The All-time Liga 1 table is an overall record of all match results, points, and goals of every team that has played in Liga 1 since its inception in 2008. The table is accurate as of the end of the 2019 season. Because the 2014 season used a two-region format, as per statistical convention in football, matches decided in extra time are counted as wins and losses, while matches decided by penalty shoot-outs are counted as draws. This all-time table also include the abandoned 2015 season.
- Include stats as Arema Indonesia and Arema Cronus.
- Include stats as Pelita Jaya, Pelita Bandung Raya, and Persipasi Bandung Raya.
- Include stats as Persisam, Persisam Putra Samarinda, and Putra Samarinda.
- Include stats as Persiram, PS TNI, PS TIRA, and TIRA-Persikabo.
- Include stats as Persebaya ISL.
- Include stats as Pusamania Borneo.
- Include stats as Perseru.
- Include stats as PKT Bontang.
- Arema were deducted 3 points in 2013 season.
- Madura United were deducted 3 points in 2017 season.
- Bhayangkara were deducted 3 points in 2014 season.
- PSPS Riau were deducted 3 points in 2010−11 season.
- Gresik United were deducted 3 points in 2017 season.
League or status at 2020:
|2020 Liga 1 teams|
|2020 Liga 2 teams|
|2020 Liga 3 teams|
Foreign players policy has changed multiple times since the league inception.
- 2008–2013: 5 foreign players including 2 Asian quota.
- 2014: 4 foreign players including 1 Asian quota and only 3 can be on the field at a time.
- 2015: 3 foreign players. All 3 players can be on the field.
- 2017: 4 foreign players including 1 Asian quota and 1 marquee player quota. All 4 players can be on the field.
- 2018–present: 4 foreign players including 1 Asian quota. All 4 players can be on the field.
|2014||Emmanuel Kenmogne||Cameroon||Persebaya ISL||25||25||1.00|
|2017||Sylvano Comvalius||Netherlands||Bali United||37||34||1.09|
|2018||Aleksandar Rakić||Serbia||PS TIRA||21||34||0.62|
- Had not been naturalized as an Indonesian citizen that time.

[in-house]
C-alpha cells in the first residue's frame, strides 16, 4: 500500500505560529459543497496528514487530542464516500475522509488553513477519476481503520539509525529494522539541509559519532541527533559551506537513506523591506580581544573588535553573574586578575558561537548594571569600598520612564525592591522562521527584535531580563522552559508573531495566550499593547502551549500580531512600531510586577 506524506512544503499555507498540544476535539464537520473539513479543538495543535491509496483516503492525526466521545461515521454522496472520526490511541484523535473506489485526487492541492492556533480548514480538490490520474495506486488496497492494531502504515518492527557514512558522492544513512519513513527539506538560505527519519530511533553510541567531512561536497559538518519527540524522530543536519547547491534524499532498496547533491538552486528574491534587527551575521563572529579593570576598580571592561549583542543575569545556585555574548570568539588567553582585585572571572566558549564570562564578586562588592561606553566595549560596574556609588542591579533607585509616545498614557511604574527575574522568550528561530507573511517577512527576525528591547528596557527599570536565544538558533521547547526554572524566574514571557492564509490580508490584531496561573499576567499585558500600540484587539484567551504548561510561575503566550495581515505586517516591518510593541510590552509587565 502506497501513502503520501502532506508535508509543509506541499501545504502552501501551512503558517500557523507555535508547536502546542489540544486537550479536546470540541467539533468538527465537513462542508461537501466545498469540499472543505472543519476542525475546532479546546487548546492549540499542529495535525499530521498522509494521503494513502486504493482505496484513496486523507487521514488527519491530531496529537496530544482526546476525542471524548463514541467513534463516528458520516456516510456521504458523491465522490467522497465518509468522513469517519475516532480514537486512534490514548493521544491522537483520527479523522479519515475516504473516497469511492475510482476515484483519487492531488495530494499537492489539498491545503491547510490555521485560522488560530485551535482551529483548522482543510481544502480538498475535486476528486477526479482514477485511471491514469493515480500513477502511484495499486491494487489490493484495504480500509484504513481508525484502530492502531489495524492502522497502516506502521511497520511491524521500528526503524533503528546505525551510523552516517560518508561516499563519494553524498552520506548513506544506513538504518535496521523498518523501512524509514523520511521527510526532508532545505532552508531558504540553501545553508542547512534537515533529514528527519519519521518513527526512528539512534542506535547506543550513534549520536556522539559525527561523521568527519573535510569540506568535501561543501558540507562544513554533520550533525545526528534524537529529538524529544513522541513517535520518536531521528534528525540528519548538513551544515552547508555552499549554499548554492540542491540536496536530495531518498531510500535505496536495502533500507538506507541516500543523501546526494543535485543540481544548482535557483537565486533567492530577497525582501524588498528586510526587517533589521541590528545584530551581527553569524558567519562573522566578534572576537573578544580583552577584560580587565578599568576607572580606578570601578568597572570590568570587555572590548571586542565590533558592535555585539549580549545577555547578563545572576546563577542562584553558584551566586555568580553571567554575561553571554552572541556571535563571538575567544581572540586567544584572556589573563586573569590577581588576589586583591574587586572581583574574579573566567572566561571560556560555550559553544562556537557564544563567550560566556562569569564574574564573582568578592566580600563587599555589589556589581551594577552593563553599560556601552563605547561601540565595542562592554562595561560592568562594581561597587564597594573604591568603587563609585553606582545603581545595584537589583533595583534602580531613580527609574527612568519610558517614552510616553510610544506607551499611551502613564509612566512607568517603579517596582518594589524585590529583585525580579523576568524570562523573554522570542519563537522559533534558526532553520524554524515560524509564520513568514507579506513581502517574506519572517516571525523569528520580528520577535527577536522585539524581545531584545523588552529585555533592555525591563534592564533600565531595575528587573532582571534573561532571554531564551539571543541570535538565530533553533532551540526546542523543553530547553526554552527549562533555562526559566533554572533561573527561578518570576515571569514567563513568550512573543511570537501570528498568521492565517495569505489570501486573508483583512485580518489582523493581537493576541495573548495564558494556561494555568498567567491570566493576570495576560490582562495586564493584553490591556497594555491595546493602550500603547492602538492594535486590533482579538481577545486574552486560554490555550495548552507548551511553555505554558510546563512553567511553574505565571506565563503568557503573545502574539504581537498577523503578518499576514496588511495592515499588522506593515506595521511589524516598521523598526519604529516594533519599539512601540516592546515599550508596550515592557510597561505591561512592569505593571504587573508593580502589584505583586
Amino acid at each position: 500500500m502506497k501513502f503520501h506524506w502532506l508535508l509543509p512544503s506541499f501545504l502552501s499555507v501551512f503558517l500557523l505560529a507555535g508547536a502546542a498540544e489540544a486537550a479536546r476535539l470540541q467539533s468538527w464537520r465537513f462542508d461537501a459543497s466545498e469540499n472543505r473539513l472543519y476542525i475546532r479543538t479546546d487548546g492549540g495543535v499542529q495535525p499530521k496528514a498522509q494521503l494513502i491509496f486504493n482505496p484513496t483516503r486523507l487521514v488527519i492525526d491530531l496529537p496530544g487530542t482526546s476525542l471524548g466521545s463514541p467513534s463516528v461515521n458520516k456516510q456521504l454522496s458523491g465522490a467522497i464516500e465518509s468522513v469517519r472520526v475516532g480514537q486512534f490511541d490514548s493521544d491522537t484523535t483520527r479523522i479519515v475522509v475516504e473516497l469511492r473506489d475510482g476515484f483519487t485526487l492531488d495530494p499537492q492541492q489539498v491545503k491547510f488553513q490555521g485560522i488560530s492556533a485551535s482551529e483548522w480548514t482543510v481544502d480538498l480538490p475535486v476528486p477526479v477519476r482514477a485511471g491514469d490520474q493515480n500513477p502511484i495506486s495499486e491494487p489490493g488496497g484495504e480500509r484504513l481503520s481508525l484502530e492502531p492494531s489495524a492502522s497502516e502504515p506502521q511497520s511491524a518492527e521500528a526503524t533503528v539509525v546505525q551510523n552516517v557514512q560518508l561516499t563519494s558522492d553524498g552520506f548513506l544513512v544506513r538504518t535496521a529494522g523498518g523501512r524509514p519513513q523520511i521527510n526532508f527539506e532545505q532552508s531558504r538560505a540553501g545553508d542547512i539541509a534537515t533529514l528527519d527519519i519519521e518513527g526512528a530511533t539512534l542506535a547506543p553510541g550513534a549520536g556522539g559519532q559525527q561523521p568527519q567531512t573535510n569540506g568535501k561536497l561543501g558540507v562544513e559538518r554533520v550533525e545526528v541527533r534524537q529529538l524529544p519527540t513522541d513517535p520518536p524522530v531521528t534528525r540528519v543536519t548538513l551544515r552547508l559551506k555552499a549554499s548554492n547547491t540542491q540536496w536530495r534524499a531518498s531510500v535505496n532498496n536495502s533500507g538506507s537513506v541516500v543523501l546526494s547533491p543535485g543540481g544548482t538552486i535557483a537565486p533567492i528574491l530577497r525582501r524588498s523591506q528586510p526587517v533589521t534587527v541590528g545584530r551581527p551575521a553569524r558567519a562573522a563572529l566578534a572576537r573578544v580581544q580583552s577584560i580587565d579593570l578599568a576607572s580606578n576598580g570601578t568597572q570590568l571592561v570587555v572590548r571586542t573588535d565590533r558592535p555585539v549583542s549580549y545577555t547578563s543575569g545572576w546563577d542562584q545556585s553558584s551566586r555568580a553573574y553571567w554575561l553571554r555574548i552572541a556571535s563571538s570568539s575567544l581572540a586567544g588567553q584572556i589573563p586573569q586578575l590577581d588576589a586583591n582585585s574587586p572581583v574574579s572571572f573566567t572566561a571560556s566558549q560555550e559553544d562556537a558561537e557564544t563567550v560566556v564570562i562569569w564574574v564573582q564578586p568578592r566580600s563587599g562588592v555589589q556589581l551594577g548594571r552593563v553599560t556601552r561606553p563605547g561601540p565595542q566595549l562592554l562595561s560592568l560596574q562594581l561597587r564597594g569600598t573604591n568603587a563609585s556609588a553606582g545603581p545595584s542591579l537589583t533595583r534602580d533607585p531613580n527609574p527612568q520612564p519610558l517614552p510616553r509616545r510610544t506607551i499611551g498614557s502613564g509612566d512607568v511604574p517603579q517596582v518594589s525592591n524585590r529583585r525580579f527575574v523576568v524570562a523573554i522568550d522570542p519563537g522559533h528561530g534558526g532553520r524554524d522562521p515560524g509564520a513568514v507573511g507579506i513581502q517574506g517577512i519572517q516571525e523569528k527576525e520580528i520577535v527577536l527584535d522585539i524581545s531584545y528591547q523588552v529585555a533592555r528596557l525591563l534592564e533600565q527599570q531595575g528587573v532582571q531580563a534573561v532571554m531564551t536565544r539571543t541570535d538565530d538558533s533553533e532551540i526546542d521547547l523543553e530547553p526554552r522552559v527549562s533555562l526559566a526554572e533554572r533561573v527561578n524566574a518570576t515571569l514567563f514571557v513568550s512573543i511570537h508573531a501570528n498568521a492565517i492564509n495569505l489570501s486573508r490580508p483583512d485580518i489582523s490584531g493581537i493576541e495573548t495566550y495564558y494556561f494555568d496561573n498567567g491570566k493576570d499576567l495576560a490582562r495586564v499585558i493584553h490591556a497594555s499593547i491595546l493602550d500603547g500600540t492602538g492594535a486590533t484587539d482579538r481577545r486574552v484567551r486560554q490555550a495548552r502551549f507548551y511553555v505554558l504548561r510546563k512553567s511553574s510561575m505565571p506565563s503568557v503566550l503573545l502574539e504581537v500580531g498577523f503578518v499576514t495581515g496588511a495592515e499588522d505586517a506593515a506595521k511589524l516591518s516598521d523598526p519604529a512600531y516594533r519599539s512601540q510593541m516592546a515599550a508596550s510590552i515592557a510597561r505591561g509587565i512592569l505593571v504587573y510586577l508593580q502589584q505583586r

Best young playersEdit
|2013||Jacksen F. Tiago||Brazil||Persipura|
|2019||Stefano Cugurra||Brazil||Bali United|
|2017||Septian David||Indonesia||Mitra Kukar||vs Persiba||10 November 2017|
|2019||David da Silva||Brazil||Persebaya||vs Arema||12 December 2019|
|2008–2012||Djarum||Djarum Indonesia Super League|
|2013–2014||No sponsor||Indonesia Super League|
|2015||QNB Group||QNB League|
|2017||Go-Jek and Traveloka||Go-Jek Traveloka Liga 1|
|2018||Go-Jek||Go-Jek Liga 1|
|2019–2020||Shopee||Shopee Liga 1|
| MNC Media
Kompas Gramedia Group (KG Media)
|Pay TV||2014 and 2015, returned again 2020–present||All 306 matches live on MNC Sports and other in-house MNC Channels in 2020. In 2014 and 2015, only shows selected repeat matches on MNC Sports (MNC Media), as well as live matches on Bola Indonesia (KG Media).|
|Emtek||2018–present||Up to five matches per week live on Indosiar. Most big matches only available via analogue/digital terrestrial antenna.|
|Up to three matches per week, live on O Channel.|
|Streaming||Live on Vidio Premier (pay) and Free (FTA). Up to five live matches per week (including big matches) must require a subscription (live coverage only available for Indonesia viewers) and non-Vidio Premier live matches (excluding big matches) available for free, with free highlights and free full coverage of 306 matches available for Indonesia and other countries via on demand (through all three Indosiar, O Channel, and Liga 1 official Vidio channels).|
|Telkom Indonesia||All 306 matches live, available for IndiHOME and Telkomsel viewers.|
|Free-to-air (FTA)||Pay TV||Streaming|
|2014||N/A||First Media and Big TV||Domikado (Second Round to Final in 2014)|
|2017||tvOne||Orange TV||iflix and SportsFix|